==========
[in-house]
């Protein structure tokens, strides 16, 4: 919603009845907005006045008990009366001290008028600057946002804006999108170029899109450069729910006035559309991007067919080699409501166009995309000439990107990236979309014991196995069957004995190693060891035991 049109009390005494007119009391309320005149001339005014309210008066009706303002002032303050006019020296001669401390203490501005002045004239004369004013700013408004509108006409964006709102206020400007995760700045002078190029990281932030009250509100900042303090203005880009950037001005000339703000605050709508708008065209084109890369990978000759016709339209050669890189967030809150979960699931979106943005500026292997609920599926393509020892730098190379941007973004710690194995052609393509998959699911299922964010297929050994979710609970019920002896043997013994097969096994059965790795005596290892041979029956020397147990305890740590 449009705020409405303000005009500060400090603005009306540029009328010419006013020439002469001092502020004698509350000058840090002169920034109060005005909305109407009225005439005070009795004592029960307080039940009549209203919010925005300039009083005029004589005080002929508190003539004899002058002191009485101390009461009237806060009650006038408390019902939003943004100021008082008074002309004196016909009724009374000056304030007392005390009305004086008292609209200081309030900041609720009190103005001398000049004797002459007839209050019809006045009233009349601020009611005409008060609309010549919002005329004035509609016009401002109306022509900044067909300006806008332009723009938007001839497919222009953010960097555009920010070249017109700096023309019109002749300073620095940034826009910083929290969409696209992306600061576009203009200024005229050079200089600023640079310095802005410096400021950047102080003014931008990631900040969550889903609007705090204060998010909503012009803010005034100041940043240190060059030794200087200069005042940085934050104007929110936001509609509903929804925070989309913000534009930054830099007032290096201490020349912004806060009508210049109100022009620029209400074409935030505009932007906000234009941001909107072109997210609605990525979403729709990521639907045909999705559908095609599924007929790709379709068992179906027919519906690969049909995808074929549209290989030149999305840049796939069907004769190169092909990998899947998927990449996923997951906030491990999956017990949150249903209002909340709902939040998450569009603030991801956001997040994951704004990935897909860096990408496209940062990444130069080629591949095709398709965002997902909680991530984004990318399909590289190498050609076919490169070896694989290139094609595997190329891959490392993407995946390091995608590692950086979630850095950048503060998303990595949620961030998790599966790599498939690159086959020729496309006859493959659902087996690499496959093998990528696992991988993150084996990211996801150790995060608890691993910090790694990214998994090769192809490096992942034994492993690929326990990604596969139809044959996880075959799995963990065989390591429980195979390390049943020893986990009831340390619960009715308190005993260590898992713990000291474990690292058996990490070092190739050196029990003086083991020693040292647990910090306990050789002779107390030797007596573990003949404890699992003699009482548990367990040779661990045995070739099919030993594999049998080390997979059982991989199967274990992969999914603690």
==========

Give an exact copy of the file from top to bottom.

[in-house]
């Protein structure tokens, strides 16, 4: 919603009845907005006045008990009366001290008028600057946002804006999108170029899109450069729910006035559309991007067919080699409501166009995309000439990107990236979309014991196995069957004995190693060891035991 049109009390005494007119009391309320005149001339005014309210008066009706303002002032303050006019020296001669401390203490501005002045004239004369004013700013408004509108006409964006709102206020400007995760700045002078190029990281932030009250509100900042303090203005880009950037001005000339703000605050709508708008065209084109890369990978000759016709339209050669890189967030809150979960699931979106943005500026292997609920599926393509020892730098190379941007973004710690194995052609393509998959699911299922964010297929050994979710609970019920002896043997013994097969096994059965790795005596290892041979029956020397147990305890740590 449009705020409405303000005009500060400090603005009306540029009328010419006013020439002469001092502020004698509350000058840090002169920034109060005005909305109407009225005439005070009795004592029960307080039940009549209203919010925005300039009083005029004589005080002929508190003539004899002058002191009485101390009461009237806060009650006038408390019902939003943004100021008082008074002309004196016909009724009374000056304030007392005390009305004086008292609209200081309030900041609720009190103005001398000049004797002459007839209050019809006045009233009349601020009611005409008060609309010549919002005329004035509609016009401002109306022509900044067909300006806008332009723009938007001839497919222009953010960097555009920010070249017109700096023309019109002749300073620095940034826009910083929290969409696209992306600061576009203009200024005229050079200089600023640079310095802005410096400021950047102080003014931008990631900040969550889903609007705090204060998010909503012009803010005034100041940043240190060059030794200087200069005042940085934050104007929110936001509609509903929804925070989309913000534009930054830099007032290096201490020349912004806060009508210049109100022009620029209400074409935030505009932007906000234009941001909107072109997210609605990525979403729709990521639907045909999705559908095609599924007929790709379709068992179906027919519906690969049909995808074929549209290989030149999305840049796939069907004769190169092909990998899947998927990449996923997951906030491990999956017990949150249903209002909340709902939040998450569009603030991801956001997040994951704004990935897909860096990408496209940062990444130069080629591949095709398709965002997902909680991530984004990318399909590289190498050609076919490169070896694989290139094609595997190329891959490392993407995946390091995608590692950086979630850095950048503060998303990595949620961030998790599966790599498939690159086959020729496309006859493959659902087996690499496959093998990528696992991988993150084996990211996801150790995060608890691993910090790694990214998994090769192809490096992942034994492993690929326990990604596969139809044959996880075959799995963990065989390591429980195979390390049943020893986990009831340390619960009715308190005993260590898992713990000291474990690292058996990490070092190739050196029990003086083991020693040292647990910090306990050789002779107390030797007596573990003949404890699992003699009482548990367990040779661990045995070739099919030993594999049998080390997979059982991989199967274990992969999914603690």